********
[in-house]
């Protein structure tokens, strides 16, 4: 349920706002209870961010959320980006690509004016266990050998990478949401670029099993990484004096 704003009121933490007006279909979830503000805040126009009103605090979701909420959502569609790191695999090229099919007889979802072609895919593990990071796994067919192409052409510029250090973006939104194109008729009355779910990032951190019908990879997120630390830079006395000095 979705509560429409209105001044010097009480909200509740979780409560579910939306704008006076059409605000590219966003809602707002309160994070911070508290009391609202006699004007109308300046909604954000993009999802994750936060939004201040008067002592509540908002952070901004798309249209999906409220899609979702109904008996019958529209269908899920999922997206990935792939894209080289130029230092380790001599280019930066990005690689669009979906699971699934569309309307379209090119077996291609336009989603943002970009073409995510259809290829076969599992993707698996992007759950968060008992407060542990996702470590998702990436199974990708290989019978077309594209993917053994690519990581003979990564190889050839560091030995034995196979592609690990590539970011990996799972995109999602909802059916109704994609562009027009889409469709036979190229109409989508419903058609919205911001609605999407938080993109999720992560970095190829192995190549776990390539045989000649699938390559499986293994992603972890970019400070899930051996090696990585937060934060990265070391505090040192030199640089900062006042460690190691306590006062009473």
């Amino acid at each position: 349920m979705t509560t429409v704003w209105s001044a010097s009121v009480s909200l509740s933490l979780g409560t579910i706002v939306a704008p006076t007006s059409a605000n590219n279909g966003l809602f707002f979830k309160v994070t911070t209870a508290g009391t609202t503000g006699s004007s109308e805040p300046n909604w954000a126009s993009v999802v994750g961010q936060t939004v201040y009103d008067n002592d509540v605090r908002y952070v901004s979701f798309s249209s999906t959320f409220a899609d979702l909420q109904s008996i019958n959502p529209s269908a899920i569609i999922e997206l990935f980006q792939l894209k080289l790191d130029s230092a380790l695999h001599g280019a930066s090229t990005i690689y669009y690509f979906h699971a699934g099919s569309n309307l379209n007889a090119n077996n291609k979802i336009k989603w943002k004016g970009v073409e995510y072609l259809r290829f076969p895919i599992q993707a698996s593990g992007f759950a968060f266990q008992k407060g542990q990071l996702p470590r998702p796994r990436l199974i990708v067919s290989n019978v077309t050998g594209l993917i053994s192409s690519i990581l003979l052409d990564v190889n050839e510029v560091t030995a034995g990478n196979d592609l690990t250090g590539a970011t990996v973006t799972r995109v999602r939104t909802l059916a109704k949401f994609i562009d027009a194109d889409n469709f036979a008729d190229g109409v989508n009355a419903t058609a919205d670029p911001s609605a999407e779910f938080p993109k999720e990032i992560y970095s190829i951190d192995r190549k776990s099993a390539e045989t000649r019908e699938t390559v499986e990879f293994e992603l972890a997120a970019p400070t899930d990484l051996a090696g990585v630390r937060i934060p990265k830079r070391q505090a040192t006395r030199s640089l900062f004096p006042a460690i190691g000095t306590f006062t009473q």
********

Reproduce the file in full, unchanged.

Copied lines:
[in-house]
């Protein structure tokens, strides 16, 4: 349920706002209870961010959320980006690509004016266990050998990478949401670029099993990484004096 704003009121933490007006279909979830503000805040126009009103605090979701909420959502569609790191695999090229099919007889979802072609895919593990990071796994067919192409052409510029250090973006939104194109008729009355779910990032951190019908990879997120630390830079006395000095 979705509560429409209105001044010097009480909200509740979780409560579910939306704008006076059409605000590219966003809602707002309160994070911070508290009391609202006699004007109308300046909604954000993009999802994750936060939004201040008067002592509540908002952070901004798309249209999906409220899609979702109904008996019958529209269908899920999922997206990935792939894209080289130029230092380790001599280019930066990005690689669009979906699971699934569309309307379209090119077996291609336009989603943002970009073409995510259809290829076969599992993707698996992007759950968060008992407060542990996702470590998702990436199974990708290989019978077309594209993917053994690519990581003979990564190889050839560091030995034995196979592609690990590539970011990996799972995109999602909802059916109704994609562009027009889409469709036979190229109409989508419903058609919205911001609605999407938080993109999720992560970095190829192995190549776990390539045989000649699938390559499986293994992603972890970019400070899930051996090696990585937060934060990265070391505090040192030199640089900062006042460690190691306590006062009473």
């Amino acid at each position: 349920m979705t509560t429409v704003w209105s001044a010097s009121v009480s909200l509740s933490l979780g409560t579910i706002v939306a704008p006076t007006s059409a605000n590219n279909g966003l809602f707002f979830k309160v994070t911070t209870a508290g009391t609202t503000g006699s004007s109308e805040p300046n909604w954000a126009s993009v999802v994750g961010q936060t939004v201040y009103d008067n002592d509540v605090r908002y952070v901004s979701f798309s249209s999906t959320f409220a899609d979702l909420q109904s008996i019958n959502p529209s269908a899920i569609i999922e997206l990935f980006q792939l894209k080289l790191d130029s230092a380790l695999h001599g280019a930066s090229t990005i690689y669009y690509f979906h699971a699934g099919s569309n309307l379209n007889a090119n077996n291609k979802i336009k989603w943002k004016g970009v073409e995510y072609l259809r290829f076969p895919i599992q993707a698996s593990g992007f759950a968060f266990q008992k407060g542990q990071l996702p470590r998702p796994r990436l199974i990708v067919s290989n019978v077309t050998g594209l993917i053994s192409s690519i990581l003979l052409d990564v190889n050839e510029v560091t030995a034995g990478n196979d592609l690990t250090g590539a970011t990996v973006t799972r995109v999602r939104t909802l059916a109704k949401f994609i562009d027009a194109d889409n469709f036979a008729d190229g109409v989508n009355a419903t058609a919205d670029p911001s609605a999407e779910f938080p993109k999720e990032i992560y970095s190829i951190d192995r190549k776990s099993a390539e045989t000649r019908e699938t390559v499986e990879f293994e992603l972890a997120a970019p400070t899930d990484l051996a090696g990585v630390r937060i934060p990265k830079r070391q505090a040192t006395r030199s640089l900062f004096p006042a460690i190691g000095t306590f006062t009473q």